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Moonee Valley track future

Flemington managed to race on and stage the Melbourne Cup carnival during its massive new members' stand rebuild and Moonee Valley is optimistic it will also be able to stage the Cox Plate, despite the fact that a $2 billion renovation and remodelling of the inner-city venue is scheduled to take place from 2018.

Superstar Winx is unlikely to be around to grace the turf at the new Valley she would be nine in the spring of 2020 when work on the grandstand is due to begin after the centenary running of the Plate but whoever does win the 100th running of Australia's greatest weight-for-age classic will always be a footnote in the race's history.

Should building works make it impossible to race at the venue then negotiations would take place with either Flemington or Caulfield to stage the race as a one-off venture.
But Valley officials are hopeful the jewel in their crown, a race now synonymous with triple champions Kingston Town and Winx, will not have to be shifted.

"There will be 10-11 months when we don't race here after the 2020 Plate, but we are hopeful that we will be able to stage the race in 2021. But if that's not possible we will look to stage it elsewhere for one year," said Valley CEO Michael Browell.

Dubbed "Vision for the Valley" the massive redevelopment of the racecourse precinct is one of the most ambitious rebuilds undertaken at a Melbourne racecourse, combining not just racing but also leisure, residential and commercial activities on the site now occupied by just the racetrack.

As a result, the iconic shape of the Valley course will be changed, particularly the short straight, which often leads to dramatic finishes as horses crank into full gear long before they make the home turn.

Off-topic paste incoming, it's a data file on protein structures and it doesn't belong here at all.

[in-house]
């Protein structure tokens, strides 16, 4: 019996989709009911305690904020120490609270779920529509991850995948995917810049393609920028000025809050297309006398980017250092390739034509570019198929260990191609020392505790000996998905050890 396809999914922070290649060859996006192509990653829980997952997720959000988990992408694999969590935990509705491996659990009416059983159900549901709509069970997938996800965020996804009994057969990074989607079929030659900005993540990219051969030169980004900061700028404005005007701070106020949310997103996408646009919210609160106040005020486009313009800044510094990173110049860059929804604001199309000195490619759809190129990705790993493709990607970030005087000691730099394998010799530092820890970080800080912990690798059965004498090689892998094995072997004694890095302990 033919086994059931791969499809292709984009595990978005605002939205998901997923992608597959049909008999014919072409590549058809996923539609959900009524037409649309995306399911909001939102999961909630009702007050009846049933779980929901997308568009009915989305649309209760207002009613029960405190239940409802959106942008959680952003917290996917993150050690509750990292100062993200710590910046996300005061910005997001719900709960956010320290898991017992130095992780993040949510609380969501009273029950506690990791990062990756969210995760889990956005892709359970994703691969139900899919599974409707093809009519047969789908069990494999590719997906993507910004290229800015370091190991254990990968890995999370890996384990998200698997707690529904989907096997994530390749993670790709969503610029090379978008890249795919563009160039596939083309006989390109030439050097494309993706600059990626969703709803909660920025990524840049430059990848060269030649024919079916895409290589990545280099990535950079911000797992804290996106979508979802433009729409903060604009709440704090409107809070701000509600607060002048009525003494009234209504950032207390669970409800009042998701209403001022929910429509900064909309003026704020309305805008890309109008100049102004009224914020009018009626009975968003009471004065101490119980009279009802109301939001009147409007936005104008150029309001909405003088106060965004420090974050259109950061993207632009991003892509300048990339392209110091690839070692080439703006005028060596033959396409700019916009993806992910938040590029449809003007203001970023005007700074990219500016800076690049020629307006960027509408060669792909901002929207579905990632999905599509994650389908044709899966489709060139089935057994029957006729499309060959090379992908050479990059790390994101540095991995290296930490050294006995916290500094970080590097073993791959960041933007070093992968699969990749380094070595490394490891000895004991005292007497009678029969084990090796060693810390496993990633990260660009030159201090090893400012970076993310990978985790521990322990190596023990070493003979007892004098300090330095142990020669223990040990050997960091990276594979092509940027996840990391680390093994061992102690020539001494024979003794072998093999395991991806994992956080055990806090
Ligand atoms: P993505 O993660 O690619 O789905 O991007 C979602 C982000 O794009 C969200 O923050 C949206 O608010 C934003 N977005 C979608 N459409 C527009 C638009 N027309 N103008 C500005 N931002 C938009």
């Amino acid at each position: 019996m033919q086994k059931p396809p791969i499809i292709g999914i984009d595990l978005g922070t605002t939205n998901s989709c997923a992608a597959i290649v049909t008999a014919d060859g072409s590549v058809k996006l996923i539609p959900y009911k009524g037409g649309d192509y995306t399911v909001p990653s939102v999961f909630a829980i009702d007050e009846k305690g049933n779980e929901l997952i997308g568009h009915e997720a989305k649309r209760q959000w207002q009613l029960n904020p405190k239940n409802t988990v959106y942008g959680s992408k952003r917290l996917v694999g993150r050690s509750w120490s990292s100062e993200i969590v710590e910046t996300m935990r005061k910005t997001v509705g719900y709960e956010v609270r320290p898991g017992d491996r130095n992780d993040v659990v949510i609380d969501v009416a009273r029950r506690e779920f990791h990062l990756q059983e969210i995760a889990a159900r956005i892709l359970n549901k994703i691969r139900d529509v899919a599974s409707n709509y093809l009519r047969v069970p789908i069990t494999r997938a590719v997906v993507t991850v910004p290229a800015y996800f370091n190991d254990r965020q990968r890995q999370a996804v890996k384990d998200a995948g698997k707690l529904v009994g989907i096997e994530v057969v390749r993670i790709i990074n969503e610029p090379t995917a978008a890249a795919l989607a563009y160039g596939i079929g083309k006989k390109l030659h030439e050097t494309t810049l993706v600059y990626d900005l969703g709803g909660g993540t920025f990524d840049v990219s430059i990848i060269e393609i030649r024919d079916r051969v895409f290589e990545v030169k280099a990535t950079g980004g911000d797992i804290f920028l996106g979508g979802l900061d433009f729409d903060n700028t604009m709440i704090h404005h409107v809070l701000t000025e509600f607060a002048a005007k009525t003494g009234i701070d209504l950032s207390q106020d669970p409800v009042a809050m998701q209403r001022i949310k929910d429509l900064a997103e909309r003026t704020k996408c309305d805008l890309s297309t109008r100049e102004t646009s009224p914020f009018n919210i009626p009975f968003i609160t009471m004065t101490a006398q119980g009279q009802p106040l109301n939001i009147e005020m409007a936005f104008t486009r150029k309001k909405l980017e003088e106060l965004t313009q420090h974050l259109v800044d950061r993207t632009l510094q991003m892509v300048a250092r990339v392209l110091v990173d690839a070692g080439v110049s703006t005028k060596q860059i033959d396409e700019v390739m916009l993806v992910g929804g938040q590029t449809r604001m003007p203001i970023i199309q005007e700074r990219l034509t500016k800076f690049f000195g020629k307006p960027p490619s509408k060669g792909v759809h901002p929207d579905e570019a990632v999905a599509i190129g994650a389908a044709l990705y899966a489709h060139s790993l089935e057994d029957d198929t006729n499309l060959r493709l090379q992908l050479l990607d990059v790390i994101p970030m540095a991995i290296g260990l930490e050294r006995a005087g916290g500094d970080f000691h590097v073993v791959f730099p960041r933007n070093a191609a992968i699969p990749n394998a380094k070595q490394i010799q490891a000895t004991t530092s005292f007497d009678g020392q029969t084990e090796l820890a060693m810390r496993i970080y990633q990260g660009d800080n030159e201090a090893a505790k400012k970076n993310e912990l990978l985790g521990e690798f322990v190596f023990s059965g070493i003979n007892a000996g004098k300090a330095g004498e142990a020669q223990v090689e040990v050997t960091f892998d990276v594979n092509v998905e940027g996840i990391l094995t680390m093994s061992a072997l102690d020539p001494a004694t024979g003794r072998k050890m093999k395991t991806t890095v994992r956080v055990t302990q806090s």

The circuit, when the redevelopment is complete, will be 1702 metres in circumference, with the home straight extended from the current 173 metres to 317 metres. At present, the course is about 100 metres longer, at 1805 metres.

The track will be widened, allowing field sizes to increase (the current maximum is 14). The extra width will also allow the ground staff to manage the turf better, providing capacity to stage up to 35 race meetings each year.

Traditionalists will be pleased to hear that all key starting positions, including the famous Cox Plate 2040-metre start at the top of the home straight, will be retained.

Valley officials say the project will now move into detailed design and construction phase, with marketing of the first residential precinct scheduled to commence in mid-2018, with the grandstand redevelopment and reconfiguration of the racecourse start after the running of the 100th Cox Plate in 2020.

MVRC chairman Don Casboult said the club would be making the next phase of its history with this initiative..

"It will deliver a huge range of benefits for the entire community over the next century. The scale and ambition of this project is unparalleled," he said.

"This place has been the setting for so many iconic moments in Australian thoroughbred racing the place where legends are made. Now a brilliant new chapter has been opened on the Valley story."

Planning has been undertaken by MVRC in consultation with members, the community, state and local government over the past decade and plans were accelerated after rezoning of the racecourse land by the appointed planning advisory panel in 2015.

Article courtesy of Fairfax Digital and The Brisbane Times

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